Do you know the consequences of your upcoming marriage, and what to pay attention to?

First of all: CONGRATULATIONS to you! ♥

  • Now that you’re married, do you automatically share everything you own?
  • Do other rules apply if my spouse isn’t Danish or if my spouse doesn’t live in Denmark?
  • If one owns significantly more than the other, do you still have to share EVERYTHING?
  • Should a prenuptial agreement be established and registered before we get married?
  • Do my spouse’s children from previous relationships inherit from me?

There are many questions when getting married in addition to finding a wedding dress, tuxedo, wedding cake, music, party rooms and honeymoon.

In fact, it is far more important to know the consequences of getting married – and to know what the rules are for exactly Your marriage.

The first thing to be aware of that applies to ALL marriages and registered partnerships in Denmark is that

  • Spouses are liable for each other’s residual tax, i.e., is your spouse self-employed and has not paid enough tax, (VAT or other taxes), but also has a library fine during the year, then tax can recover the money from YOU, after tax has unsuccessfully tried to get your spouse to pay. The rule applies to ordinary employees and personal traders (personal tax), but not to corporation tax etc. in your spouse’s owned company.
  • In marriage, there is a division of property, which means that you have control over your property – both what you had before the marriage and what you earn, get and/or inherit etc. during the marriage. You are also still LIABLE for your own debt, both the one you had before the marriage and the one you may have acquired during the marriage. However, there are exceptions where you as a spouse may be liable for debts that the other has entered into (for instance, if the spouse orders a craftsman to perform work on your house). Or one may be required to return a gift from the spouse because the spouse is unable to pay his or her creditor(s).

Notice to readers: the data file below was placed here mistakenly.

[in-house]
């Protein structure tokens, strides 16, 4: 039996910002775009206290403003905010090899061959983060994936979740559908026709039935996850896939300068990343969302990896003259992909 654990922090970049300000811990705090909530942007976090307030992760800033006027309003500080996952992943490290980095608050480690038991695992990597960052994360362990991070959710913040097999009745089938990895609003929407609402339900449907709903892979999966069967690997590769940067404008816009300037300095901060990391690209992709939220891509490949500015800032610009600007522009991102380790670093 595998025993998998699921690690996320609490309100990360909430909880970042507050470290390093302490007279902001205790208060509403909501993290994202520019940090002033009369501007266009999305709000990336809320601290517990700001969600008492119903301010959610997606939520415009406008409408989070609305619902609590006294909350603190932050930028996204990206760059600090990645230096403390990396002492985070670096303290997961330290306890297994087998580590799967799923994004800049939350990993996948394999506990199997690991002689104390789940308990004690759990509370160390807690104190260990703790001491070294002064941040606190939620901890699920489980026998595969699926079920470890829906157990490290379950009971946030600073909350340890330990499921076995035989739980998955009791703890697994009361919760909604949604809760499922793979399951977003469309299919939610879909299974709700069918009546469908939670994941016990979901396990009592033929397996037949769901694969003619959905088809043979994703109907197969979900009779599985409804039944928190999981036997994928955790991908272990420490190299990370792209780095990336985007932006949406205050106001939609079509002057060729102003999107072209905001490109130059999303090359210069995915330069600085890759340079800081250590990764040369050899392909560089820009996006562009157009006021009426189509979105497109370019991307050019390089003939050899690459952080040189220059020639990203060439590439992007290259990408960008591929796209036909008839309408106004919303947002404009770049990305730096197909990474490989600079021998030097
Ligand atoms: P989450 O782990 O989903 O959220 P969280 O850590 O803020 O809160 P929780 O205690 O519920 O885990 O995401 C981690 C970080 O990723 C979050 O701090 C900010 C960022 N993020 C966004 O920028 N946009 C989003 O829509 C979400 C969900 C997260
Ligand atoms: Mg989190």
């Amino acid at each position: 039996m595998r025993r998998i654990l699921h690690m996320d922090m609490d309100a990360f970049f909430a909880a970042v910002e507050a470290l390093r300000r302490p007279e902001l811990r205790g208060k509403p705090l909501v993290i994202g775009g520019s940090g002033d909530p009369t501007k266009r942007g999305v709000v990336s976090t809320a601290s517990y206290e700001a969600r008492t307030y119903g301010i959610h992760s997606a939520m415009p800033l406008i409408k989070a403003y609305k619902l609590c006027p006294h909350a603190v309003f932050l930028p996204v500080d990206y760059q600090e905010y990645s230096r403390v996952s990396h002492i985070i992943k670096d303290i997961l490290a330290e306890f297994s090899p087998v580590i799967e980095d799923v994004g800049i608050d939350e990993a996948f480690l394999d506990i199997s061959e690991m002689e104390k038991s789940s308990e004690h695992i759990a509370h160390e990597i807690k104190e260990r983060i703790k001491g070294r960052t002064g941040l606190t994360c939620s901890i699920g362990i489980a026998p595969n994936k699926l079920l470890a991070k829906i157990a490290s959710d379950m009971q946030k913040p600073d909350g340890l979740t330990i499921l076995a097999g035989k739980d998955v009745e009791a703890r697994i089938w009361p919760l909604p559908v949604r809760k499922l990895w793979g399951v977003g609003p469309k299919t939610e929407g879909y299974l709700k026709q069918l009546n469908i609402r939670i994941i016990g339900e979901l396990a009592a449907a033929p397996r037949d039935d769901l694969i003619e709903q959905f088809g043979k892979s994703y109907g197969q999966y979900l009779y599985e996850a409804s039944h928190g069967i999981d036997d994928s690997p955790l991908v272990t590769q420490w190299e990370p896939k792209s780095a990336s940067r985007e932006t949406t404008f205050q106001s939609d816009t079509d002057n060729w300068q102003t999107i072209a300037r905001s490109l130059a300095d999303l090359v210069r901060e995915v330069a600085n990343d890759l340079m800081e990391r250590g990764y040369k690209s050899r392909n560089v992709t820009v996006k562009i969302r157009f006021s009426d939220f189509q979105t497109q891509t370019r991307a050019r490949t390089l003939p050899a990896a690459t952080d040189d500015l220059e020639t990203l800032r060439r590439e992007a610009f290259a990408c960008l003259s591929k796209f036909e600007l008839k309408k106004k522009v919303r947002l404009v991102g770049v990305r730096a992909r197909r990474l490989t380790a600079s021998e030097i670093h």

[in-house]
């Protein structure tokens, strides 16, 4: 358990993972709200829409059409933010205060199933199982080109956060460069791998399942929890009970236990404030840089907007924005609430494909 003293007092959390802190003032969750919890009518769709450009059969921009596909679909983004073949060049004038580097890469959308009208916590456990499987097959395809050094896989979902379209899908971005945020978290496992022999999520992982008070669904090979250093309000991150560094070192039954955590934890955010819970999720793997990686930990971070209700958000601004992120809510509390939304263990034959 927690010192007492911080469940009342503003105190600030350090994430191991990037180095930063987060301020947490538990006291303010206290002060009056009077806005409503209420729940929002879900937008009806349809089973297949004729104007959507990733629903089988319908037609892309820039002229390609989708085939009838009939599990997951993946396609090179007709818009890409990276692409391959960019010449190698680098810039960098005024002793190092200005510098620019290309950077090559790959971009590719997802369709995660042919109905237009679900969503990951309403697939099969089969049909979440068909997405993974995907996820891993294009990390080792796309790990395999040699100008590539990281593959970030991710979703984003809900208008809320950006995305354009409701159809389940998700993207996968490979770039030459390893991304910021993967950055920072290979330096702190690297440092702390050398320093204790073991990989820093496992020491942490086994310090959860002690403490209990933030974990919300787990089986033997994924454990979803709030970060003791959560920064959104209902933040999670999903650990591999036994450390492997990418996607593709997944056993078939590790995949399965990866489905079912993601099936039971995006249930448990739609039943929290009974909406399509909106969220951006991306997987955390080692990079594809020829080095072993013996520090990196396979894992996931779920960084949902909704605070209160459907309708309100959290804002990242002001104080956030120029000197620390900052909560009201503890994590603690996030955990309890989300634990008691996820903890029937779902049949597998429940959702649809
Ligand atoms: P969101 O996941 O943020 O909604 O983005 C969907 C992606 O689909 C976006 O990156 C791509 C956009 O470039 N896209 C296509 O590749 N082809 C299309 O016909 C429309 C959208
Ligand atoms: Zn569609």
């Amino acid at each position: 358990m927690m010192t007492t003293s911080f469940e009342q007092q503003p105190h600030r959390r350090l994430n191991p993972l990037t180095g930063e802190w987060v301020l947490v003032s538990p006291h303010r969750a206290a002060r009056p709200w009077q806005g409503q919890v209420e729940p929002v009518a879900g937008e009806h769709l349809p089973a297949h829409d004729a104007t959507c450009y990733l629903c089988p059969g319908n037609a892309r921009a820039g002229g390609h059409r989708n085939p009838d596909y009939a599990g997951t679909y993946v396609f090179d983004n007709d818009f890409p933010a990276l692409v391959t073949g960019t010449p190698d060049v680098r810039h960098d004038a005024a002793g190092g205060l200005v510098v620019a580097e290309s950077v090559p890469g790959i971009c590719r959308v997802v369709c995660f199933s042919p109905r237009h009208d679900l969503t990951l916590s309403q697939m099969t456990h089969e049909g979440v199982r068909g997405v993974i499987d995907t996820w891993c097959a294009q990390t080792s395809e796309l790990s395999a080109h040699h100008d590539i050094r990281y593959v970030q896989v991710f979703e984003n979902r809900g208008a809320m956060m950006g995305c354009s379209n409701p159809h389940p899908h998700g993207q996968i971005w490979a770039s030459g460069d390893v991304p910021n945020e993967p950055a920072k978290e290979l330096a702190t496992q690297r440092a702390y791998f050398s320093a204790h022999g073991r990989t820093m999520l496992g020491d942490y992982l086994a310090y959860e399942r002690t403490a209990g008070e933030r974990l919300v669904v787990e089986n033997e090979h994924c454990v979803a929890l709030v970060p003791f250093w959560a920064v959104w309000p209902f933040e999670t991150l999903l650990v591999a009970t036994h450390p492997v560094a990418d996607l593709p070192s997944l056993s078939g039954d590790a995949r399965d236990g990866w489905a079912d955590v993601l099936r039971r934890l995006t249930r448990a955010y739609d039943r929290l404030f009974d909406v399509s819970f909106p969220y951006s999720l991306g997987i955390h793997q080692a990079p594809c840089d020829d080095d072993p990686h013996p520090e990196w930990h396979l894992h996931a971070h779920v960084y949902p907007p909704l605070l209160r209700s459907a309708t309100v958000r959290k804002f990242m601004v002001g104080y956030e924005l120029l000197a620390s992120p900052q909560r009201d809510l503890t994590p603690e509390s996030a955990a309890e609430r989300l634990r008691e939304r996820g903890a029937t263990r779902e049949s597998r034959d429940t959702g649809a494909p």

• When you get married, there is a subsequent change in the circle of people that inherit from you. No matter how many years you have lived together before marriage, it is your parents who inherit your assets when you die. One’s biological / adopted children take over the right of inheritance and exclude the parents. When one marries, the parents are also excluded. If you are both married and have children, the spouse inherits 50% and the children share the remaining 50%. Using a will, you can determine over 75% of your property, the last 25% is compulsory inheritance, which is divided by 12.5% for the spouse and 12.5% divided between the children. If you are unmarried and without children, you have no forced heirs and can thus decide on everything you own (100%).


Divorce is unfortunately a big risk today and should be dealt with, preferably before getting married so that one can deal with the consequences in advance.

If your spouse is not Danish, it may be the rules in the spouse’s home country or in the spouse’s country of residence (if the spouse does not have permanent residence in Denmark) that will apply in your marriage.

In the event of a divorce after a short-term marriage (2-3 years), you simply take your own things with you again when ending the marriage.

In the event of later divorces, everything is divided 50/50 with a few exceptions, as there may be a pre-emptive right to withdraw special assets, such as assets used primarily in one’s business.

The above surely doesn’t mean that you shouldn’t enjoy your wedding planning, because of course you should. Nonetheless, make sure to get clarity about your situation and make the decisions that ensures that a possible divorce or death, will be as one wishes.

You’ll probably enjoy your wedding more seeing that you are prepared for any situation.


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